Monday, 7 November 2011

Why Plus size retailers are getting it wrong and plus size ranges are better

Given that there is apparently an obesity epidemic and all our waist lines are expanding at a steady rate, surely plus size fashion retailers are onto a winning thing I hear you ask! Growing market (excuse the pun).

But what I’m going to argue is that retailers like Evans, Yours and Simply Be (to a lesser extent) could find themselves side-lined by standard size retailers who are upping their game by offering plus size ranges.

So why?

Well inspired by the statistical wonderousness of major cosmetic brands who survey 5 people about their products and then declare 89% of women loved it (although two worked for them and one was drunk at the time), then I will talk about plus sized fashion using a sample size of one – me.

As a hefty lass of size 26 I buy my clothes from 3 categories of retailers.

Firstly, normal standard size brands. Clothing stores or ranges that go up to size 22. But I’m a 26 I here you cry - but for some clothing types that doesn’t seem to matter.

There are a number of clothing items I would NEVER buy from a plus size range or store. Basics like long or short sleeve t’s to start. Vest tops. Leggings. Jersy tops. All are excellent basics to be worn with your wardrobe and all are cheaper, better quality and more freely available in straight sizes. Even with massive boobs I can buy and wear H&M and other brands size L and XL for less than half the price that the same items cost in plus size ranges or in Evans for example. Leggings are stretchy and I wear size 20 from Primark for £3.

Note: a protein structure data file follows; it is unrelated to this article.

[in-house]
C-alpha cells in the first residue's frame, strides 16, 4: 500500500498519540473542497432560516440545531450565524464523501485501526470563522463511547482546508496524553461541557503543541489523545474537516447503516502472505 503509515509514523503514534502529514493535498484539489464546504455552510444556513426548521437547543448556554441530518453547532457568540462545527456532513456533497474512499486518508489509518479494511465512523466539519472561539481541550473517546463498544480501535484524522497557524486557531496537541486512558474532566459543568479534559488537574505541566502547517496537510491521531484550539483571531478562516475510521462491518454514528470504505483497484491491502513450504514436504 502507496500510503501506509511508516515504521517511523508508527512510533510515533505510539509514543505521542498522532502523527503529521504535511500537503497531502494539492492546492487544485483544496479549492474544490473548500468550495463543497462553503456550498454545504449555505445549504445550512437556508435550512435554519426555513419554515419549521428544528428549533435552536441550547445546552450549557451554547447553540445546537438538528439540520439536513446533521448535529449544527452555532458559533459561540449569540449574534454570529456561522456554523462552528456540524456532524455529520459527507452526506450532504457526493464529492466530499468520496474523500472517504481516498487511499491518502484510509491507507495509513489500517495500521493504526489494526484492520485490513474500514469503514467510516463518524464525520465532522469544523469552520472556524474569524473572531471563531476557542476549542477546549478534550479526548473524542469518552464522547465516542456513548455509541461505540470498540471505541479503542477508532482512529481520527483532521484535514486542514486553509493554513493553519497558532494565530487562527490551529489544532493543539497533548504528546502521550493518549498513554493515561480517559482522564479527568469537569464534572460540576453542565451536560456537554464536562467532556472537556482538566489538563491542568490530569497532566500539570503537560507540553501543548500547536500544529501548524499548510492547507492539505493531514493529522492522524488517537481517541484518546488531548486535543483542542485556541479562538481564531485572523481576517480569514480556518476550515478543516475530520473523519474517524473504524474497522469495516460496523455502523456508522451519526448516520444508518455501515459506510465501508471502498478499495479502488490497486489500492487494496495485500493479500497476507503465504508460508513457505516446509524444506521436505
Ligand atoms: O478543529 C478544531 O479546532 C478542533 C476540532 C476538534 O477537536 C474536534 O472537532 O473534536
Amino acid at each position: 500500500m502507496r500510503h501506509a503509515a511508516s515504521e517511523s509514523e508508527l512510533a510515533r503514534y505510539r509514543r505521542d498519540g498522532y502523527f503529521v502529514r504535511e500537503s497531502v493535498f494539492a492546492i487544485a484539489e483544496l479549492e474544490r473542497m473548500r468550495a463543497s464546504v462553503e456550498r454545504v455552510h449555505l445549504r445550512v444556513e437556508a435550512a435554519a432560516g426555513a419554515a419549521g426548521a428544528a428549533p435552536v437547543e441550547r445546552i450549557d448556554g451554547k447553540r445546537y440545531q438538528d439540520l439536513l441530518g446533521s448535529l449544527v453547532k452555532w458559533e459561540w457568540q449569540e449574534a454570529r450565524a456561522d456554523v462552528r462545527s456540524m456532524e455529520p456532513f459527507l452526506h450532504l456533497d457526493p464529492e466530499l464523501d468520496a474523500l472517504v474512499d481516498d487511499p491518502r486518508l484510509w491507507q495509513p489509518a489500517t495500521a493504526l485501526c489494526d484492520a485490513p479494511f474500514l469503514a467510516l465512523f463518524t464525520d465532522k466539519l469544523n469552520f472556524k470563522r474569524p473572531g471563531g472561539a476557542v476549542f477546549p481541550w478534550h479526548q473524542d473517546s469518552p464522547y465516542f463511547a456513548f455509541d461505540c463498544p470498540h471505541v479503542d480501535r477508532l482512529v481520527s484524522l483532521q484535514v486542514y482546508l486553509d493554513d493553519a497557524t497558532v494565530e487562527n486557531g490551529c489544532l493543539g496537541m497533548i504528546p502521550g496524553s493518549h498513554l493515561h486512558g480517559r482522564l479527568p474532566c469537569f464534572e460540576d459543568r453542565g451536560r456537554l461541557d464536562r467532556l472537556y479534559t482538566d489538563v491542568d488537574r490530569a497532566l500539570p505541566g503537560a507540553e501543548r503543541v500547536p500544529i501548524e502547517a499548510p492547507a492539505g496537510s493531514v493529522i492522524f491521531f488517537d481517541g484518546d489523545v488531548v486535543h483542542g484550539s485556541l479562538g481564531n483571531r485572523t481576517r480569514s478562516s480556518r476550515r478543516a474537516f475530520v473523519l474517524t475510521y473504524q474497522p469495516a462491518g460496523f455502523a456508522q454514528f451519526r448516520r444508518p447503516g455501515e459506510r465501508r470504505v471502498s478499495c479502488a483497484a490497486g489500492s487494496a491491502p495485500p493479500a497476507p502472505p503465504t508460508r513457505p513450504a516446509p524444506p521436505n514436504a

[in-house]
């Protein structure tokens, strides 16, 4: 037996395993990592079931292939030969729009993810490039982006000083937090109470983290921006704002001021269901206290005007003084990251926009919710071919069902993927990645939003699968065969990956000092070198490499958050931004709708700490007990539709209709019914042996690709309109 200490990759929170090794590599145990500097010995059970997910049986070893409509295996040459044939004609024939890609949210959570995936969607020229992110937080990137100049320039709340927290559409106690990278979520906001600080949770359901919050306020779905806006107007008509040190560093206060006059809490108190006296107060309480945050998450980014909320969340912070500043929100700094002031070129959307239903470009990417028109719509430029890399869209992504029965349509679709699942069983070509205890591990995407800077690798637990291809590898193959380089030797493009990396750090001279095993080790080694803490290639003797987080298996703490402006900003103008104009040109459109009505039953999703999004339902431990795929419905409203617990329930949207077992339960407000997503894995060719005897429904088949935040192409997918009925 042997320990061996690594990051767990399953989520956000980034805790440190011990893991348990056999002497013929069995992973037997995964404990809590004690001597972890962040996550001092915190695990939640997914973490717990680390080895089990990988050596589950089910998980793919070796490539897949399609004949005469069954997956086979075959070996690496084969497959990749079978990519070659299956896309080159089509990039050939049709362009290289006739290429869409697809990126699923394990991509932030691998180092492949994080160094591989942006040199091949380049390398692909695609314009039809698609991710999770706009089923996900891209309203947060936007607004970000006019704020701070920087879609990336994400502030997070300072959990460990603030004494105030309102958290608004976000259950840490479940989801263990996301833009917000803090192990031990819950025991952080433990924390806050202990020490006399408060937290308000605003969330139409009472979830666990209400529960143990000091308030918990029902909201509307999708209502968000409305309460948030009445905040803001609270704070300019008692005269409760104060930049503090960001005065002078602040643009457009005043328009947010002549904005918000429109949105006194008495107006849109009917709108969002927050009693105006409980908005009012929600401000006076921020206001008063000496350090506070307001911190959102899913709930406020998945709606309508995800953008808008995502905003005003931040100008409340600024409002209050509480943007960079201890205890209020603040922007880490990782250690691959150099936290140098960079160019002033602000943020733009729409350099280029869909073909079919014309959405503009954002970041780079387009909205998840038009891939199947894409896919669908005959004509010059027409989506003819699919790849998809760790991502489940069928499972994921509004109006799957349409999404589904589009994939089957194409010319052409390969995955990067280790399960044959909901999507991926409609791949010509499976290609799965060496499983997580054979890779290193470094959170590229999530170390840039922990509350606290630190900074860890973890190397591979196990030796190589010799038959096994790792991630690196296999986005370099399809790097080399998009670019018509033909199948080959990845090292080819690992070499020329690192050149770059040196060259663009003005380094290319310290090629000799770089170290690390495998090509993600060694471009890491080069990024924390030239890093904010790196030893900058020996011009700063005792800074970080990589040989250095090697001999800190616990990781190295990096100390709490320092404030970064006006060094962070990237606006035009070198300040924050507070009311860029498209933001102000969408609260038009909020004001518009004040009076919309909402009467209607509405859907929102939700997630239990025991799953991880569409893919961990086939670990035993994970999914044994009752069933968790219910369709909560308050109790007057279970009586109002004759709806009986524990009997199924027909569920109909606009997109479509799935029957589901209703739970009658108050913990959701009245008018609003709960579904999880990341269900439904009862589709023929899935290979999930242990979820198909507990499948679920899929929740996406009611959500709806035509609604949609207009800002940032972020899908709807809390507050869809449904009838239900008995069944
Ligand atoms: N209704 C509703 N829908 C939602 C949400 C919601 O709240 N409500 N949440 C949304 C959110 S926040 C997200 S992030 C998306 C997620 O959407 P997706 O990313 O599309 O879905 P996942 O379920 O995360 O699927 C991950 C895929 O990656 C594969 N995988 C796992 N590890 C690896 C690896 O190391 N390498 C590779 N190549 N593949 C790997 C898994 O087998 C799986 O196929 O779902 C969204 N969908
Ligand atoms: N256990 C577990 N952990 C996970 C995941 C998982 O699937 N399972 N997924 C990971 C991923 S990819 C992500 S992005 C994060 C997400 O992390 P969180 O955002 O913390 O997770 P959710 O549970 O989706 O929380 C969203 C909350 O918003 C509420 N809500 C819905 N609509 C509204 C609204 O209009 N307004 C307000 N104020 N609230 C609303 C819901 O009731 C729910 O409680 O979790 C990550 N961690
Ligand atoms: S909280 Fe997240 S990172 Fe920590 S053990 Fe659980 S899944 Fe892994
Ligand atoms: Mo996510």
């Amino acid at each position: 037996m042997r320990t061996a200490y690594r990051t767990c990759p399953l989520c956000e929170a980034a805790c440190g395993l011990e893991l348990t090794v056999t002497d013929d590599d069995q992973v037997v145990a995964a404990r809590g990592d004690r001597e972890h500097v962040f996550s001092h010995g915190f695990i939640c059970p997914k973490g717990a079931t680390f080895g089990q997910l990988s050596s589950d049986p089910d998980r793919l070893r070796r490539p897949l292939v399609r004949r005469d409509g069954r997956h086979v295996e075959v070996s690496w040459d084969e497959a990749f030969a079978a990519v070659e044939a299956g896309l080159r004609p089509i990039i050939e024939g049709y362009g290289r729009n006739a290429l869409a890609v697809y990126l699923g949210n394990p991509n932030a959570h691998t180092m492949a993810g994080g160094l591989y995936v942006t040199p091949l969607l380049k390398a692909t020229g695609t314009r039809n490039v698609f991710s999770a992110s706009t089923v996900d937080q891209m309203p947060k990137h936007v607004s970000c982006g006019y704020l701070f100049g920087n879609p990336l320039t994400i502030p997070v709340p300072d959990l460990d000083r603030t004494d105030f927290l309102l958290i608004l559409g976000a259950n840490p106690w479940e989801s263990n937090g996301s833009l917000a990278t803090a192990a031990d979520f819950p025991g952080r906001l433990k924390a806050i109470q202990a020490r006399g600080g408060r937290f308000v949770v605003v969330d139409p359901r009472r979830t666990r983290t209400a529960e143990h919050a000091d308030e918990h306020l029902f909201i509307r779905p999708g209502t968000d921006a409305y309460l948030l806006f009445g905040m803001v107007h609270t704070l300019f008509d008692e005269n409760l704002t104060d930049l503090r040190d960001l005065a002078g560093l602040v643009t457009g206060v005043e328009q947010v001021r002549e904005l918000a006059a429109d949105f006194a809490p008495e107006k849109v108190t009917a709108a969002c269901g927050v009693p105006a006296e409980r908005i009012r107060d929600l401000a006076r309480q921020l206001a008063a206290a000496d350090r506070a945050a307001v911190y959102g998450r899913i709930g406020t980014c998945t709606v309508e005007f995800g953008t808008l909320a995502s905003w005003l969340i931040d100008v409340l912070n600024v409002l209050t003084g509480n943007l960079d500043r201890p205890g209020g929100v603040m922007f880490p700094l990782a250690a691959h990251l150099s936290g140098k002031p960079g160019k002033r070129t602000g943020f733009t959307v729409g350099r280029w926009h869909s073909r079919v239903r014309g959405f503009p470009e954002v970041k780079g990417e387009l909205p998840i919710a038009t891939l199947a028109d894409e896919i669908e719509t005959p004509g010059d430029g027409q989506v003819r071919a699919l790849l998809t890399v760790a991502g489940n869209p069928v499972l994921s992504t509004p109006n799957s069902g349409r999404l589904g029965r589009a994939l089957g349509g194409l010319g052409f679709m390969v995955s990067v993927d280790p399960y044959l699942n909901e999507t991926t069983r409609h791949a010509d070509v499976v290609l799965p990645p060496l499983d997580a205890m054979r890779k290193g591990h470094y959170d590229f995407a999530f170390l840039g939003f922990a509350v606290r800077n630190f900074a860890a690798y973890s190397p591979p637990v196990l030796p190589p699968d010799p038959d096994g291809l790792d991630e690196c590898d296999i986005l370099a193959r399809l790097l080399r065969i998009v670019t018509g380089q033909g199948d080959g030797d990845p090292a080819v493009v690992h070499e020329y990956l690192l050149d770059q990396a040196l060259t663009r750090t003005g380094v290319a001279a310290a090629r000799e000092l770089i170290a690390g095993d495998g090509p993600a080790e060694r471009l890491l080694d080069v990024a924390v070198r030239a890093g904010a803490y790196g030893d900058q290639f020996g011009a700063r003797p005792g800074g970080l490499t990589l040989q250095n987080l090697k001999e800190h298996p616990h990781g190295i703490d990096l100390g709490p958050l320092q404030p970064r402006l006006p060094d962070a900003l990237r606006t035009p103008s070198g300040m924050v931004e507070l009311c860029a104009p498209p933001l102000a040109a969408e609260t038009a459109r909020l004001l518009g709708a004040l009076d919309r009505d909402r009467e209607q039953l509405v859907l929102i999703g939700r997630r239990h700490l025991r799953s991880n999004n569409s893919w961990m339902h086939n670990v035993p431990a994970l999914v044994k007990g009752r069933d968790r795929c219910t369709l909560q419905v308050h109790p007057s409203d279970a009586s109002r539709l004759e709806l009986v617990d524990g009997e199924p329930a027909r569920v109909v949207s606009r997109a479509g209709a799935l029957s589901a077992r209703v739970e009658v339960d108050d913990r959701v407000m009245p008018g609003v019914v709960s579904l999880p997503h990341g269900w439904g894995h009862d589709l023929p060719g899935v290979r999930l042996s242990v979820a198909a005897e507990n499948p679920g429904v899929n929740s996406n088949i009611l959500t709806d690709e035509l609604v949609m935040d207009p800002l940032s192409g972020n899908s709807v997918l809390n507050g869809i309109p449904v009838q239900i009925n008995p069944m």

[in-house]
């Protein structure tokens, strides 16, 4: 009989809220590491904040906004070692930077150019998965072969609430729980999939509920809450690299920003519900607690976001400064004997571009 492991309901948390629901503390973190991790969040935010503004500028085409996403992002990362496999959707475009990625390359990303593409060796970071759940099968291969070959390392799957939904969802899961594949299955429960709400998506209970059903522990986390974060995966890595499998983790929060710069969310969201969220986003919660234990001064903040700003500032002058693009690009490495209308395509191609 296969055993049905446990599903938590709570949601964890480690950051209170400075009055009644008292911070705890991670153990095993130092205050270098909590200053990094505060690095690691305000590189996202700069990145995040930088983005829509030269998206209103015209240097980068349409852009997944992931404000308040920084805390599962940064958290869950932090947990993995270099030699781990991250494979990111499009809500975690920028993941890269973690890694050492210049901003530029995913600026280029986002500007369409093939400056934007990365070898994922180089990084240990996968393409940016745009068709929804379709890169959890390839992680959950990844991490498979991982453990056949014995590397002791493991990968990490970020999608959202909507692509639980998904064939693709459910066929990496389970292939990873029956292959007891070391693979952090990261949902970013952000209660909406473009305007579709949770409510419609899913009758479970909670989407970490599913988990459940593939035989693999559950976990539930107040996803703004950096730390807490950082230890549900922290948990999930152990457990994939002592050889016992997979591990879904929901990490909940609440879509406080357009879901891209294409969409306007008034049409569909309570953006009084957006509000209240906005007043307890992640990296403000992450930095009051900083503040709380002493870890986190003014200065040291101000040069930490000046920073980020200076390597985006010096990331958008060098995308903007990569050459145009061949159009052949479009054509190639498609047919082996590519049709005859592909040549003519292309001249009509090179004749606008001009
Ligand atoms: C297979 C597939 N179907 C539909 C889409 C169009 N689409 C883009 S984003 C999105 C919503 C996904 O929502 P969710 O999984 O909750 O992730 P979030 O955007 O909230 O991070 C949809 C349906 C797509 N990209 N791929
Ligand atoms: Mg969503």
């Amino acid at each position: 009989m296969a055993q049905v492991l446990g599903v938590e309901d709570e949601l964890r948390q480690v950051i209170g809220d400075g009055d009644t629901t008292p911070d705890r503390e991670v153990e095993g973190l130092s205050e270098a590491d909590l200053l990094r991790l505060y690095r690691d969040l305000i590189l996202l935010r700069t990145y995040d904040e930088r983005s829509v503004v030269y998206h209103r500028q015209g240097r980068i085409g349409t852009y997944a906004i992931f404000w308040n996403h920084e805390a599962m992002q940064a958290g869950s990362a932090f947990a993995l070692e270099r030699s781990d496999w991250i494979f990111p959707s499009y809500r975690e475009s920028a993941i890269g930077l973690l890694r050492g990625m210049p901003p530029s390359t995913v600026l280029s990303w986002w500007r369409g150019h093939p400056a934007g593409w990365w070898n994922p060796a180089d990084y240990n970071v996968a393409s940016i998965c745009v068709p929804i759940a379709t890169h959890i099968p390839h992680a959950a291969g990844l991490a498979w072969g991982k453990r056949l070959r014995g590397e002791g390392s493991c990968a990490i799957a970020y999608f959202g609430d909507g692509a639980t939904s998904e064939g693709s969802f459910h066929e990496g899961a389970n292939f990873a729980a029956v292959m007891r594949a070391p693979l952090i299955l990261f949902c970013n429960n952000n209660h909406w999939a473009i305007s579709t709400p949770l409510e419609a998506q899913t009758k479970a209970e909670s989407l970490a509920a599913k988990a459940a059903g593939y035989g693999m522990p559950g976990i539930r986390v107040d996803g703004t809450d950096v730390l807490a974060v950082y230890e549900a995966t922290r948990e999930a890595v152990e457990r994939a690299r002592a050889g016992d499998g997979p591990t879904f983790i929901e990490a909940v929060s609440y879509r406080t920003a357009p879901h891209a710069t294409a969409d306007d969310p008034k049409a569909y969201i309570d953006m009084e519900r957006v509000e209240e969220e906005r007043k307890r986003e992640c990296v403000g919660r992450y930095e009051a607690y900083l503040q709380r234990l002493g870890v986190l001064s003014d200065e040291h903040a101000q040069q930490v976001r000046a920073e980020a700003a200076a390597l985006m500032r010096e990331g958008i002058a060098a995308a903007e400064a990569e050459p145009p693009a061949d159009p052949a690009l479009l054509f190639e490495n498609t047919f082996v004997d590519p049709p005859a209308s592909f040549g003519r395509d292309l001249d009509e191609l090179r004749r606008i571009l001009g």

Knitwear. I’m going to type this slowly in case any plus size retailer reads this as I want to get this message across clearly.

Just because I’m fat doesn’t mean I’m allergic to natural fibres.

I want knitwear that has been within spitting distance of cotton in summer and wool in winter. I am willing to pay for this. I am not willing to pay for manmade fibres that will make me sweat and not survive more than one season.

I buy all my knitwear from non-plus size retailers because I can get better quality items from Gap, M&S, H&M (standard size), Topshop, Wallis … in fact anywhere else for the same price or cheaper. FACT.

So, that leaves all those other clothes that we cover our bodies with. Like jeans and shirts and dresses etc. And I am fat and I need bigger sizes. But this is where Evans and other plus-size only stores lose out to high street retailers who have plus size ranges (just read the Evans facebook page if you think I’m alone in thinking this).

Thinking about this the other day I think it comes down to this. Stores like Asos (*swoon*), New Look, H&M (oh and I know BiB is terrible but lots of their straight sizes go up to 22-24), Very, M&S, Next and others do plus size ranges that relate, in least the most passing way, to their main collections. Some even take main collection items and offer them in big sizing rather than design separate items.